Tonight is menthol cool with a plastic-pearl touch. I draw the loaded brush over my fingernail. It leaves a track of mint white in its wake. It immediately fractures, spiderweb lines spinning as the varnish dries.
“White crackle nail polish,” says the memory-voice in my head. “Let’s try it.”
White on black is a no-brainer. I go for a base coat of orange instead. The neon color catches the moonlight, scooping it up and throwing it on the walls. White on orange, my own personal warning symbol.
Some people rebel with tattoos or body piercings. Others by cutting off their hair or dyeing it. A few go over the edge and cut themselves. This little missy does her nails.
“It looks so pretty,” she says, bending over and gripping my hand, pulling up my decorated fingernails towards herself.
“Thank you,” I say. I let my hand stay in her grip for a few moments. Then she lets go.
Funny how girls gravitate towards a display of color, I think as I turn back to my work. Me? I am drawn to black. Not to say that black isn’t a color. Just that when you see someone garbed from head to toe in black, it’s usually an abaya girl.
I used to be an abaya girl. I used to point out that no, wearing an overgarment with a head cover does not qualify as wearing a “burqa”. I used to get up every morning, wash my face, do my hair, brush my teeth, then let the veil fall over my face and my body. I had confidence, if not flair. I had the everyday wardrobe malfunction. I had-well, I had it all, then gradually I lost it.
It’s easy enough to arrive at your new destination in all black, but keeping it up once you set foot out of the airport is not easy. It depends on family support, really. The Westernized family member says, “Take the overgarment off. Take the head cover off. Put this pair of jeans on. Now don’t you look nice. Why don’t you go out like this?”
“Why” is the favorite question. It is also the hardest one to answer.
“I’m not going to take my clothes off and go out,” is my heated response. Heat ignites the argument and away we go.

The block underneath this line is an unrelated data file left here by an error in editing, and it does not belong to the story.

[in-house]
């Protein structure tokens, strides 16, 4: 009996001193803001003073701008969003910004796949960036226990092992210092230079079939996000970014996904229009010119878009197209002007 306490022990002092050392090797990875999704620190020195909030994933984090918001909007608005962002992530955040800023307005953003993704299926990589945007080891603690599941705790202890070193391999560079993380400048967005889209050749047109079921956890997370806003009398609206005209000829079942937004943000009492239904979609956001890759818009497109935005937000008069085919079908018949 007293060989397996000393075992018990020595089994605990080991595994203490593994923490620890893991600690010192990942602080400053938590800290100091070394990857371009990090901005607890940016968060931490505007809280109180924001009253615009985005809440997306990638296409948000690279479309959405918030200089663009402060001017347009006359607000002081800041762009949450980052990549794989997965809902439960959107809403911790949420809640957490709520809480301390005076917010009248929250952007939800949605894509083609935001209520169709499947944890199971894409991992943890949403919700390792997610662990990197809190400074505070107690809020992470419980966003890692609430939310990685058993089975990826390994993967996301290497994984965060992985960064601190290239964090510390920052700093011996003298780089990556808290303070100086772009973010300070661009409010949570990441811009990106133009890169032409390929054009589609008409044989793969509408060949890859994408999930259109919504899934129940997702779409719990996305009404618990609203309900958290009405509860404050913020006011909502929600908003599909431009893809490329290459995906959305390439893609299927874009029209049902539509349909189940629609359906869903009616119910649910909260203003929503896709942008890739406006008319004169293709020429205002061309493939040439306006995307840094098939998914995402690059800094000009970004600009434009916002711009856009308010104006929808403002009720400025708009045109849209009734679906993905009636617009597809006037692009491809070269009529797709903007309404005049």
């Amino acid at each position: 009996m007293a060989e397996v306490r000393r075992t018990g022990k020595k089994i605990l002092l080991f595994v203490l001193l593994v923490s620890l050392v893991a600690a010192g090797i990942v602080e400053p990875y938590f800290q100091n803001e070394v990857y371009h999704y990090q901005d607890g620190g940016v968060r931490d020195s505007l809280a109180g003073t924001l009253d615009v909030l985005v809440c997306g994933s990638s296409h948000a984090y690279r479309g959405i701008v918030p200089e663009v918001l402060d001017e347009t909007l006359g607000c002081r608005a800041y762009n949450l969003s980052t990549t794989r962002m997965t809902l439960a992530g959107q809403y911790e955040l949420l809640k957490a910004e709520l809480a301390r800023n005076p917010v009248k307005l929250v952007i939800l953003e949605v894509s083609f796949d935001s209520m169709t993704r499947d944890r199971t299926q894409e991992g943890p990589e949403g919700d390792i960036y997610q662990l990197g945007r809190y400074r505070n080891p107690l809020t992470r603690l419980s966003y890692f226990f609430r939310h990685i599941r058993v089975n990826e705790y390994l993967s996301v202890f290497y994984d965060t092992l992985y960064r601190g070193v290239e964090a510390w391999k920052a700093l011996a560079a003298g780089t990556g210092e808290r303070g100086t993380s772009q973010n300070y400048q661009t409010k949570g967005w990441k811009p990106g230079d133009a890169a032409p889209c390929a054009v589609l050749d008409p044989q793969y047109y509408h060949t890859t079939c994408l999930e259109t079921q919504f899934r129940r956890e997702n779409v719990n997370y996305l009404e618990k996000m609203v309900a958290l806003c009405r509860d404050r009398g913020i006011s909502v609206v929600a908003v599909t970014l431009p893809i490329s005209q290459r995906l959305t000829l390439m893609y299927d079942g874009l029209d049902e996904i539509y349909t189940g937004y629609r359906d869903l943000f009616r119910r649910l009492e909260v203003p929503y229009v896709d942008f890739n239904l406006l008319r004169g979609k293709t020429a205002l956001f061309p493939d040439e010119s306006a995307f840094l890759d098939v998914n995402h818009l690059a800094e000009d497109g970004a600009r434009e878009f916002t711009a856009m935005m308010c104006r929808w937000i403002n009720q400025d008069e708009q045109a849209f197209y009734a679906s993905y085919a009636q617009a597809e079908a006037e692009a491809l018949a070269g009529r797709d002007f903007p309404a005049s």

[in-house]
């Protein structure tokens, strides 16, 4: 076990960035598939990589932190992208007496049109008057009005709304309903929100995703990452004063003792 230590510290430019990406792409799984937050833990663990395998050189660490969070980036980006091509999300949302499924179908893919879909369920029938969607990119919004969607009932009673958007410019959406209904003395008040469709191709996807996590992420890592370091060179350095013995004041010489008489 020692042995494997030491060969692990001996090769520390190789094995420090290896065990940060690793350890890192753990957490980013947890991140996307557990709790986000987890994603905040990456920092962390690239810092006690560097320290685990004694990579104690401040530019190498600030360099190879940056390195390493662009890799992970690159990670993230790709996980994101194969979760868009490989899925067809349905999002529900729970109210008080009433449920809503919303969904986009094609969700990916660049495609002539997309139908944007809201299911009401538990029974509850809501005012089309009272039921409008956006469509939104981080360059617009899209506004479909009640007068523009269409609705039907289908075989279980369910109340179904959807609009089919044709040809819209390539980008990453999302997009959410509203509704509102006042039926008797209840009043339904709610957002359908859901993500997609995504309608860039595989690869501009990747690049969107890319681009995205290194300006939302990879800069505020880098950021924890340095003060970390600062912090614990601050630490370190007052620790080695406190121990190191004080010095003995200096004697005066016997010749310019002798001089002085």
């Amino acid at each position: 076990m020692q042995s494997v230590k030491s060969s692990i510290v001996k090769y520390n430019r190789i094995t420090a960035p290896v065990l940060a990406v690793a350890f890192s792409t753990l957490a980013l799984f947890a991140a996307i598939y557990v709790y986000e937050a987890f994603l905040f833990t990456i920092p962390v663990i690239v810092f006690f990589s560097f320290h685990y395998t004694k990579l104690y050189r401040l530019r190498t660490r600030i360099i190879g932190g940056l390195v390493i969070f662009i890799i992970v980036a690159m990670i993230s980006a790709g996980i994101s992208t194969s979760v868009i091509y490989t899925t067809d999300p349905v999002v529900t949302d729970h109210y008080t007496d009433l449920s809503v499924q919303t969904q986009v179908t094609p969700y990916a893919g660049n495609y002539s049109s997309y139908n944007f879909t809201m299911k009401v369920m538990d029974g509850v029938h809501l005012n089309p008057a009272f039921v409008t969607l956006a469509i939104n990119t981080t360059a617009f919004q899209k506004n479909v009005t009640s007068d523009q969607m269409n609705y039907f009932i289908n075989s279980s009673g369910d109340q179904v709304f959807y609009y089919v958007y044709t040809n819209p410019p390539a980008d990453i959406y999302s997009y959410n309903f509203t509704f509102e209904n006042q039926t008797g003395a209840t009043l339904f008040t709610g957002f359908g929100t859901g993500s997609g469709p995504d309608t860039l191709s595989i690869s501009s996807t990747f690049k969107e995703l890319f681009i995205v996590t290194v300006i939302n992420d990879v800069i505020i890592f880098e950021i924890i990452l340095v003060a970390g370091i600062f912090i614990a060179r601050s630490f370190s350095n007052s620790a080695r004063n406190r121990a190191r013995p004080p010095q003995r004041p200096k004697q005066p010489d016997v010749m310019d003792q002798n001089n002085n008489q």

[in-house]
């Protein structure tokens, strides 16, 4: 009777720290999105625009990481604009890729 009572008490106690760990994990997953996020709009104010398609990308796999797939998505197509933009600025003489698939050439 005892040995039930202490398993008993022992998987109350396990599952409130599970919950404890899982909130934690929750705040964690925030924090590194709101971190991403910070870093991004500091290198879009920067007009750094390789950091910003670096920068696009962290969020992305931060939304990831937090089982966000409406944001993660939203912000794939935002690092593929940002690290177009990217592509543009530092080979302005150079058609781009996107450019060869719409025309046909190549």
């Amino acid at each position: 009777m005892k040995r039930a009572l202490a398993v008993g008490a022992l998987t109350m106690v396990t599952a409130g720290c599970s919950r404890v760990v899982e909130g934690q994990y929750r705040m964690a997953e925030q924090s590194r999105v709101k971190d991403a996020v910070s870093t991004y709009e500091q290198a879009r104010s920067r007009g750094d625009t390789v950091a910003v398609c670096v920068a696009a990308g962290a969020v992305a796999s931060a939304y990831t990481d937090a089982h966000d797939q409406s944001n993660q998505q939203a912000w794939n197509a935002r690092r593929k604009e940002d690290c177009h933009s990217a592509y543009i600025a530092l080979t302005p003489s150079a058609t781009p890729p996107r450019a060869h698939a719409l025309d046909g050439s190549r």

It ends up at an interesting compromise. Skirts and blouse instead of an abaya, and of course, keeping the head cover on. It takes all the simplicity and ease out of getting dressed in the morning, but really, as long as the family accepts you, the extra time is worth it. I suppose.
Still, the suggestion is there. It’s always there. “Why don’t you just go out like this?”
Um, no. Really. No.
What they don’t understand is that this “compromise” is not a shedding of the Islamic outer garment in favor of mainstream clothing. The blouse and skirt play the role of the outer garment. Yes, I did ask two female scholars about this. One of them is my friend, the other is my Quran teacher. Yes, you can take off your face cover when you move to a Western country. However, what about your accountability when it comes to an uncovered face? Meaning, do you sin when you uncover your face? My Quran teacher’s response: “I could tell you the answer, but you’re not going to like it.”
What a fine balancing act we perform between people and purpose! The purpose of life calls, yet we lean towards people.
I’m guilty of going through a painted-nails incident when I used to be an abaya girl. I staged a mini rebellion with orange and white mini flags. When the red flag finally went up in my mind, I took the orange and white ones down. It was nice to see my natural nails again. Sure, people might not stop to admire them, but they are safe.
When you uncover your face and hands, keeping up a modest appearance is a challenge. You want to adorn your face and hands. You struggle against the internal temptation and external suggestions. There are days, weeks, months when you are a winner, then that day or phase when you trip and stumble until you find your way again.
Nobody said it was going to be easy, but we know that if we stay firm, it’s going to be worth it.